Packhorse Pastoral taps investors again on path to $1bn of stations

BEN WILMOT, COMMERCIAL PROPERTY EDITOR, THE AUSTRALIAN

7:00PM SEPTEMBER 8, 2021

Cattle grazing at Lighthouse Station, which comprises the properties of Lighthouse and Lorraine covering 13,880 hectares in Wallumbilla, Queensland

Australian cattle property investment firm Packhorse Pastoral Company has opened its second round of funding, seeking to raise $50m as it builds up a network of properties on which it is undertaking mass-scale regeneration of the landscape.

The company is looking to tap investors for the next round of funding after a successful first raising, which backed its purchase of Stuart’s Creek.

Picking up that 8360ha property in Queensland, was the first move in the company’s five-year plan to acquire $1bn worth of cattle property.

The company is looking to bring cattle station assets to private investors rather than them being the province of established farming families or tycoons.

Packhorse brings a record of generating seven years of recurring positive financial and environmental outcomes in its privately managed cattle property portfolios, including at Lighthouse in Queensland.

Packhorse already manages about 66,000ha of cattle properties from its base around Roma and is keen to also grow its holdings in the area. “It’s the right type of soil and it’s the right type of rainfall,” Packhorse Pastoral Company chairman Tim Samway said.

The company has an active pipeline of properties and targets both stations where owners are facing succession issues and that may offer an opportunity for amalgamations with neighbouring properties.

The annual total returns generated by the manager have soared to 22.65 per cent, from a combination of land appreciation and stable income streams from long-term agistment agreements negotiated with major cattle companies and beef processors.

The company is ramping up its expansion plans with the imminent settlement of another two properties, both set to deliver solid growth opportunities and returns for investors.

Mr Samway said the company was being propelled by its expertise in funds management, land regeneration and cattle management.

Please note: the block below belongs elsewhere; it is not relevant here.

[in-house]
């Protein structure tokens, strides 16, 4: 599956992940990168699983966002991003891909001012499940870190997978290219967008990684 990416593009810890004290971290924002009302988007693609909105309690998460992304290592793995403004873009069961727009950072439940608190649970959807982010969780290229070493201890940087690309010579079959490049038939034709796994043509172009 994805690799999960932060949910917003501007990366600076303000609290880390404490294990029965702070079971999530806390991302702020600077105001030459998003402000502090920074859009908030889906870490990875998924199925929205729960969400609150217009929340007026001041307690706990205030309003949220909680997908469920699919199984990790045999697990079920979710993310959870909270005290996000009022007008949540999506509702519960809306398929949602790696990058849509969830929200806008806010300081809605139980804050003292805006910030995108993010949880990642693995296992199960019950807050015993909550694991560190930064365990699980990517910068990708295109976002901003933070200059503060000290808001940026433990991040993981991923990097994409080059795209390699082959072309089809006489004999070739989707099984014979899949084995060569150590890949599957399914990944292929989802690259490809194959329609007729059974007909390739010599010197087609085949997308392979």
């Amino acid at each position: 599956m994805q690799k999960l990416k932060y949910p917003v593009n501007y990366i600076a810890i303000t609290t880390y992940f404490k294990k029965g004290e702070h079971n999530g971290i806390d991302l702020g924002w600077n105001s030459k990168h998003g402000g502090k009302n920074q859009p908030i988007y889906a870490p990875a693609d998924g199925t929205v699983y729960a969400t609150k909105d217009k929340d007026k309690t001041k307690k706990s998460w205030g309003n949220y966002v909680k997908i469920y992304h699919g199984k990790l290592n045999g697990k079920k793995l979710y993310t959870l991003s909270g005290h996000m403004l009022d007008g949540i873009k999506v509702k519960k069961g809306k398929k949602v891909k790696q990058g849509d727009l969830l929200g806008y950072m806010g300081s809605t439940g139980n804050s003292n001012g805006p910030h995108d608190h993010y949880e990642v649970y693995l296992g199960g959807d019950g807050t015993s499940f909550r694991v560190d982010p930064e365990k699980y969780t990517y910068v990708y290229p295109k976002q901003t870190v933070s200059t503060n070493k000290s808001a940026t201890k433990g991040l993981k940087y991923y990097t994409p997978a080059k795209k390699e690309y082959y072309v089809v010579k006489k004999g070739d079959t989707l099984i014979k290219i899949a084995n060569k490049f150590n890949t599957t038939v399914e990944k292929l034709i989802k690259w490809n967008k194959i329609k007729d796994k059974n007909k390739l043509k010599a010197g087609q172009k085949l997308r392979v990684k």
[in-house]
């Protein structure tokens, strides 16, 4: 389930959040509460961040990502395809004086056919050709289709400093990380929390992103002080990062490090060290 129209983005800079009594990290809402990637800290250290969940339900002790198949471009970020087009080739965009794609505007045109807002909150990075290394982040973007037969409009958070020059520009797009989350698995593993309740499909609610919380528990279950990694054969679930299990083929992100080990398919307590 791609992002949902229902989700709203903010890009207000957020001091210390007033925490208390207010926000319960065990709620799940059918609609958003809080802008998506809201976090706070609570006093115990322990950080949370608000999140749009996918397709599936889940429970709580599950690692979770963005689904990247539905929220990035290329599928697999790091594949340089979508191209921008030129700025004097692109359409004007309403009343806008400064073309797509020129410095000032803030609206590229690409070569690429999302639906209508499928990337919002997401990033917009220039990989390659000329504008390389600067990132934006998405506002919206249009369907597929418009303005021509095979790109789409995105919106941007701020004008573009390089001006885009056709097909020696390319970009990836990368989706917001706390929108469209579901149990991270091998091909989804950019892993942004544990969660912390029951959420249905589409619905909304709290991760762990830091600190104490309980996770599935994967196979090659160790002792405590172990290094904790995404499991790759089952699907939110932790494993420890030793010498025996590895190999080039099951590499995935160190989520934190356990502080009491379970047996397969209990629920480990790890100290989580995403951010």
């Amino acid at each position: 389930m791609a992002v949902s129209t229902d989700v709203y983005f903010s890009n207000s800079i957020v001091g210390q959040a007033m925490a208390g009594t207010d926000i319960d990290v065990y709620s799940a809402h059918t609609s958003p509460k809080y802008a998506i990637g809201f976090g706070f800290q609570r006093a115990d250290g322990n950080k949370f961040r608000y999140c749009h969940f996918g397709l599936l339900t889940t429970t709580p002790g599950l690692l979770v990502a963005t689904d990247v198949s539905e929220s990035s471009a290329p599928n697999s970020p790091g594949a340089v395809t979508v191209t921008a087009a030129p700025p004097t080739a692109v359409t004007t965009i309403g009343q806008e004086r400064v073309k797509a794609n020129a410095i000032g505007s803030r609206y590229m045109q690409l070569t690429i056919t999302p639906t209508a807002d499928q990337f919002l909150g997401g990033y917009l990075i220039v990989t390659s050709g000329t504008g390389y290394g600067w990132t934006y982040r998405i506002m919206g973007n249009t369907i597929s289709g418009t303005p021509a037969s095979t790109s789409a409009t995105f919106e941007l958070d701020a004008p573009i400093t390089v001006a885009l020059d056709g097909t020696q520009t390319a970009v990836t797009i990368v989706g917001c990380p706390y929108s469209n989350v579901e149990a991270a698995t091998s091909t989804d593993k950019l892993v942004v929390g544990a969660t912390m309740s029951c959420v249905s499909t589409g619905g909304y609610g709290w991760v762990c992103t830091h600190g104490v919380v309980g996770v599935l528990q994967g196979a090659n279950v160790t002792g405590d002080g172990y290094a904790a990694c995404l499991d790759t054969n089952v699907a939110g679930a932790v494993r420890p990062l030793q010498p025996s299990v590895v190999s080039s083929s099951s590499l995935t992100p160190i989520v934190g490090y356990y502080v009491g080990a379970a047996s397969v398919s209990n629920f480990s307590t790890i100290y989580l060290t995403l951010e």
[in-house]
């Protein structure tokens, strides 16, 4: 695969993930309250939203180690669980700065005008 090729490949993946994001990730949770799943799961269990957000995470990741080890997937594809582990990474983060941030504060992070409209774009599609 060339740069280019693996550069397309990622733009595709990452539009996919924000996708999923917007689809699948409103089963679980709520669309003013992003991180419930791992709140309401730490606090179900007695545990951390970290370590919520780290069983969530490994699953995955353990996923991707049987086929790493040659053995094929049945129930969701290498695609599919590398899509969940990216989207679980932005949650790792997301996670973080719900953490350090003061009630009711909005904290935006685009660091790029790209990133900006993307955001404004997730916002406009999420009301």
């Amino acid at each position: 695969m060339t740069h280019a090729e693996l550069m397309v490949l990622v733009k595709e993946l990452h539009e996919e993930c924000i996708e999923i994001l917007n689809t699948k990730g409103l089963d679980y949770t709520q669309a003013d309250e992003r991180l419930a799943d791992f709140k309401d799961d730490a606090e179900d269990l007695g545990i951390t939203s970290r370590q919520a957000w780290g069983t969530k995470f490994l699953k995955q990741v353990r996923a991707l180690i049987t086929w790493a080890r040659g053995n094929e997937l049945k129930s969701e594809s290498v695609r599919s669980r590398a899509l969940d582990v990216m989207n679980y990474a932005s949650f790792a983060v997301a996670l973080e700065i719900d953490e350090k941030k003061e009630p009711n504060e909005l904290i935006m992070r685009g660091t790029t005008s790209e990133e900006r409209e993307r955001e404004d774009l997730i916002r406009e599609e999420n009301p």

Packhorse Pastoral Company chairman Tim Samway. Picture: Chris Pavlich

It had also developed a way of creating wealth through optimising cattle station assets and deploying widespread rejuvenation of pastoral land.

“Rural agricultural land is fast emerging as a valuable stand-alone investment, providing competitive risk-adjusted returns and low correlation compared to traditional asset classes,” Mr Samway said.

Packhorse is pitched as delivering investors an opportunity to own a piece of Australian country. It has a long history of strong capital gains, due to its finite nature and provision of sought-after quality grass fed beef.

“We know that food production will need to almost double in the next 30 years to feed the population and the global demand for sustainably sourced Australian grass-fed beef is increasing,” Mr Samway said.

“These are critical drivers that underpin Packhorse’s mission to accumulate and regenerate agricultural land on a significant scale across Australia,” he said.

Packhorse is also undertaking programs to improve soil and grassland quality to enable carbon to be more successfully sequestered in the rejuvenated land.

In August, Packhorse engaged market leader Carbon Link to provide a carbon baseline for Stuart’s Creek which could sequester up to 2800 tonnes of carbon per annum across an estimated 4000ha of land.

The additional revenue generated by on selling carbon credits, as organisations globally pledge net zero targets, is helping with raising funds as investors are keen to be part of a fund deploying sizeable carbon capture programs across an expanding portfolio of suitable land.

“The carbon credit market grew 20 per cent in 2020 to $272bn so to play a part in this emerging market may well present investors with a significant financial upside,” Mr Samway said.

Packhorse Pastoral chief executive Geoff Murrell said “we’re seeing an increase in land price because the opportunity in the sector is being noticed”.

“There is considerable pressure in the market, but our focused and disciplined off-market acquisition strategy gets us access to quality properties at good prices. Coupled with the added security that comes with our agistment revenue model that smooths the peaks and troughs, we deliver even in times of volatility,” Mr Murrell said.

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